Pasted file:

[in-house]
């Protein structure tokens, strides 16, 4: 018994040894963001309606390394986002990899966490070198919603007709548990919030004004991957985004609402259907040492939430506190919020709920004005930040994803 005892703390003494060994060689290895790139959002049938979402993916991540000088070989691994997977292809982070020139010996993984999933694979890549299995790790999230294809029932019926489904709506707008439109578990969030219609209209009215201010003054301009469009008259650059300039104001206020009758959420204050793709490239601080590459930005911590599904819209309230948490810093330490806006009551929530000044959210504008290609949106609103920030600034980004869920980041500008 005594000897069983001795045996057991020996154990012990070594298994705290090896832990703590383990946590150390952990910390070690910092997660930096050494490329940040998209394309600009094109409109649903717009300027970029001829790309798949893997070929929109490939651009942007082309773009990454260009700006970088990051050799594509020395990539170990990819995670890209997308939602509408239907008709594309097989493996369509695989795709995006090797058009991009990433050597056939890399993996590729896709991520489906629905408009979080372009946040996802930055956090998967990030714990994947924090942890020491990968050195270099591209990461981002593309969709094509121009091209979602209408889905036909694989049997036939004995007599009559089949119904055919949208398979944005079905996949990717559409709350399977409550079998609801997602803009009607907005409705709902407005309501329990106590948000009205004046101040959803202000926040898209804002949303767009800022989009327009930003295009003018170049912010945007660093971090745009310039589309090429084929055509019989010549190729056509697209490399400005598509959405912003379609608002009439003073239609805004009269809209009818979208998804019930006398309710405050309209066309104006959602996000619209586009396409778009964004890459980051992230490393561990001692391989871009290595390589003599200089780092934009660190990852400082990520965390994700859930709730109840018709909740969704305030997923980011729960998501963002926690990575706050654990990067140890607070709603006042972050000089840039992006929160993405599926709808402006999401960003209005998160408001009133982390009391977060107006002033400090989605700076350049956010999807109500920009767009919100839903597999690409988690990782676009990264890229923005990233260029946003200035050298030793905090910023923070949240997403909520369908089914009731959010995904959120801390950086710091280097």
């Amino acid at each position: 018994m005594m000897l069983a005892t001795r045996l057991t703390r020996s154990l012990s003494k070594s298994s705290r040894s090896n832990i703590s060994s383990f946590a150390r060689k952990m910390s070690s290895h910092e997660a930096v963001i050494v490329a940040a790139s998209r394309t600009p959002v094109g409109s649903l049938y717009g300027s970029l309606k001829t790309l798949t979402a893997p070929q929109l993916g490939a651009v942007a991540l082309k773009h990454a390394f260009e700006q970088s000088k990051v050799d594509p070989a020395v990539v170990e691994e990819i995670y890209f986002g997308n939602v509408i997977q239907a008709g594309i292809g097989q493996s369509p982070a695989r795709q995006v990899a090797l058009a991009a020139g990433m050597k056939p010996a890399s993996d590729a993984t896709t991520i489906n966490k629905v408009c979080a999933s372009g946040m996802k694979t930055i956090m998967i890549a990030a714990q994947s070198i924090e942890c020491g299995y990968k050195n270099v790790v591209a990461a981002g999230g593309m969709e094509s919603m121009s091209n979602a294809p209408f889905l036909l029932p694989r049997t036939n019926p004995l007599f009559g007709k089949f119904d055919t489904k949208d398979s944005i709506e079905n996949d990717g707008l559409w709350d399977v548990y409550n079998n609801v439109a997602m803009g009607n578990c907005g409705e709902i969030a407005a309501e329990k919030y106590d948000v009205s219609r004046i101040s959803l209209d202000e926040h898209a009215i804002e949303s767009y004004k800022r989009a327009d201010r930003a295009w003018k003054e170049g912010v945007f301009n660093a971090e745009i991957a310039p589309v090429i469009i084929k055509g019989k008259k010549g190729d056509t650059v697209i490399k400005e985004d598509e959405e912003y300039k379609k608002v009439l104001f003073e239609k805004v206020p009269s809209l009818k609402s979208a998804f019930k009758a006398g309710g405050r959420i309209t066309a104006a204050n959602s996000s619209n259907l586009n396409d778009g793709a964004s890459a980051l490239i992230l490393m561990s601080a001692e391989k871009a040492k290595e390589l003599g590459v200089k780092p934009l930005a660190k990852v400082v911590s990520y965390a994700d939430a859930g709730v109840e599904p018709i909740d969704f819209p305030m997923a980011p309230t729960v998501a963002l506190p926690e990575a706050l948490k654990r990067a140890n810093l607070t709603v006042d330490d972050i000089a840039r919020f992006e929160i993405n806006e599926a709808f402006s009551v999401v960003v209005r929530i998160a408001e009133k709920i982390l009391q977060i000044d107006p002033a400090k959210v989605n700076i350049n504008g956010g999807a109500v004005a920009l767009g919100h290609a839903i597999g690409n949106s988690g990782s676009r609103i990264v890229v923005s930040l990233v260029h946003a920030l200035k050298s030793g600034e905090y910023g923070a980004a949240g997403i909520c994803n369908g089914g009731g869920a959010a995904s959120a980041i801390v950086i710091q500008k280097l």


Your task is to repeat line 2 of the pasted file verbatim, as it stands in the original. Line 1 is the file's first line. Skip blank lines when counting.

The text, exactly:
């Protein structure tokens, strides 16, 4: 018994040894963001309606390394986002990899966490070198919603007709548990919030004004991957985004609402259907040492939430506190919020709920004005930040994803 005892703390003494060994060689290895790139959002049938979402993916991540000088070989691994997977292809982070020139010996993984999933694979890549299995790790999230294809029932019926489904709506707008439109578990969030219609209209009215201010003054301009469009008259650059300039104001206020009758959420204050793709490239601080590459930005911590599904819209309230948490810093330490806006009551929530000044959210504008290609949106609103920030600034980004869920980041500008 005594000897069983001795045996057991020996154990012990070594298994705290090896832990703590383990946590150390952990910390070690910092997660930096050494490329940040998209394309600009094109409109649903717009300027970029001829790309798949893997070929929109490939651009942007082309773009990454260009700006970088990051050799594509020395990539170990990819995670890209997308939602509408239907008709594309097989493996369509695989795709995006090797058009991009990433050597056939890399993996590729896709991520489906629905408009979080372009946040996802930055956090998967990030714990994947924090942890020491990968050195270099591209990461981002593309969709094509121009091209979602209408889905036909694989049997036939004995007599009559089949119904055919949208398979944005079905996949990717559409709350399977409550079998609801997602803009009607907005409705709902407005309501329990106590948000009205004046101040959803202000926040898209804002949303767009800022989009327009930003295009003018170049912010945007660093971090745009310039589309090429084929055509019989010549190729056509697209490399400005598509959405912003379609608002009439003073239609805004009269809209009818979208998804019930006398309710405050309209066309104006959602996000619209586009396409778009964004890459980051992230490393561990001692391989871009290595390589003599200089780092934009660190990852400082990520965390994700859930709730109840018709909740969704305030997923980011729960998501963002926690990575706050654990990067140890607070709603006042972050000089840039992006929160993405599926709808402006999401960003209005998160408001009133982390009391977060107006002033400090989605700076350049956010999807109500920009767009919100839903597999690409988690990782676009990264890229923005990233260029946003200035050298030793905090910023923070949240997403909520369908089914009731959010995904959120801390950086710091280097």